Though I have/had quite a few mentors and skilled folks to borrow from idea wise, I am largely self taught. I think this is more an admission of a stubborn streak and fear of public failure than any bravado success story. But its easier for me to struggle and hack it out alone, than face a class where my weaknesses can shine like a neon sign blinking SHY, INTROVERT, overhead.
I created a lot of scrap over the years. And maybe it wasn't all so bad as the lessons learned sank in deeply once the experience was gained.
So what did I really garner from my exposure to the masters I admired, and even got to speak with, learn some tricks from and watch?
Well, beyond the philosophical I wrote about yesterday a lot of good hard method.
Take care of burs and bits of flashing BEFORE you solder. or if it benefits, after, but take care of them. Such as sometimes a jumpring used as a flat circle embellishment will show the seam.
If you solder it closed first with hard solder and clean up the seam THEN apply it, it will show as a smooth circle. And this goes for the little bits at the ends of wires as well. Take the time to finish those ends FIRST. use a cup bur, or twirl it against a abrasive disc to round or taper as desired, but dont just leave it cut off. The difference in the results are quite astonishing. For spirals, its a very slick trick to taper the wire down to a near point for a flat spiral prior to bending it makes the eye follow it and and linger there thoughtfully, rather than abruptly ending at the center.
When bending wire, note the corners and their treatment. Its a nice idea to have an extra pair of pliers where the side edges have a radius ground into them. Just slightly. It enables a sharp edged corner to be bent without the telltale little divot from the pliers edge to be worked out and the resultant wavy dip at the corner. And jet set can be used for this fashioning as well to save the 80 buck Swanstroms from over zealous grinding errors that may occur.
As a matter of fact, jet set can be made to perform a lot of smooth edged tasks in the shop. Probably enough to dedicate a whole blog entry sometime. (note to self)
All pliers work should show a deft hand, a lighter touch is sufficient most always and renders less cleanup. A good use for older worn silicone abrasive wheels is to take a small piece of steel wire or an old small round file and groove the wheel to the appropriate gauge wire you are cleaning up. Having that inside radius makes wire cleanup smooth and easy.
All in all we use a lot of wire in our work, pay attention to its structure and integrity. Take a little extra time and thought to preserve its structure and form. It WILL show.
And that goes for flat wire, square wire or any embellishment, including bezels. Clean them up BEFORE assembly. Make sure the bezel is EVEN, and FLAT across its join before you attach it to a backplate or install a seat. And figure its height and make it the top edge tapered nice and even all around. Yes you will probably have to rework it once hammered down, but it will be a lot less work to start from a flat surface correctly tapered.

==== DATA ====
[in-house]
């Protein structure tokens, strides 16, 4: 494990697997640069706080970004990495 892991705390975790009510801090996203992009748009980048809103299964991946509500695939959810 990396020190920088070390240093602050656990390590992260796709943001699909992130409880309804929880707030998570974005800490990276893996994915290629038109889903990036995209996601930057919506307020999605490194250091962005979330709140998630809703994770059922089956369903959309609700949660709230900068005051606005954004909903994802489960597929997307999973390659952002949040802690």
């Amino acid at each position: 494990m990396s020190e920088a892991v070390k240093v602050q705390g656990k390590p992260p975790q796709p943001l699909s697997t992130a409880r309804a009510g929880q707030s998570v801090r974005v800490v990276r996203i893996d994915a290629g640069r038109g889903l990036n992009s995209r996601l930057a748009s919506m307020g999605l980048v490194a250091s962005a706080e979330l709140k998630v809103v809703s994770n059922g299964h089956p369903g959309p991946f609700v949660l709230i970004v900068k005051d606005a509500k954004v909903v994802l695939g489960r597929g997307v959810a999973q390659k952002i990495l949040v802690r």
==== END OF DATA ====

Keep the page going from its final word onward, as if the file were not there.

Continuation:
For sheet, same things apply to a degree. Keep the sheet and flat and free of scratches, and finish them to tripoli prior to assembly. Round the edges evenly on the circumference, it keeps a nice consistency.
For pierced work clean those saw marks. Its difficult but it really can make your pierced work pop.
A very nice technique is to take some of the new plastic backed sanding sheets by 3-M and cut them into thin strips of only a couple/three mm wide, or whats needed. Clamp the workpiece in a vise, thread the strip in there and do the shoeshine rag shuffle. Careful to not stay in anyone spot long. Instead blend and feather those edges and marks away.
One idea that was passed on by one of my favorite Metalsmiths was try and dome just about everything. Using a flat back plate is boring and it just doesnt fit many of the designs its forced into. For example, regardless of use, which is more pleasant to look at, a soup spoon, or a flat version of one?
The eye likes curves, and depth. And its not too hard to plan for. Get some pieces of hardwood and sculpt some low dishlike dapping depressions. Dig the old dremel up and slap a wood bur in there and go to town. And yes jet set can come to this rescue as well. (Sheesh, who invented that stuff??!!)
Its really not hard to put a stone on a curved surface either, just make sure you use a wire seat a larger gauge than the radius of the dome inside the bezel.
On soldering use less than you think you need, and you will find its just enough. Its a sign of an advanced student of metal to get this one down. And we all slip back to kindergarten once in awhile. But its really a truth. If you fit well and take your time a small amount of solder will suffice. And the tighter corners will really make it shine. Granted there are some places where you will want a fillet, but these are the exception rather than the norm.
While this list of ideas and tricks is by no means comprehensive, its just to get you to think in terms of finish. Going that extra distance.
Regardless of whether you like the matt finish or the high gloss polish, the underlying structure you start creating with before the final finish, is going to determine how it really looks.
THAT DEGREE OF FINENESS
And it is up to you, of course. You may be kicking out pieces that sell so quick it doesnt seem to matter.
And for that type of work, perhaps it doesnt.
But those pieces can still benefit from your attention and time. These really are rudiments of your craft.
I understand cost effectiveness, and many of these things seem to fly in the face of that.
But thats till you have them down as routine. And then they are a matter of course.
Lapidary Degrees of Fineness.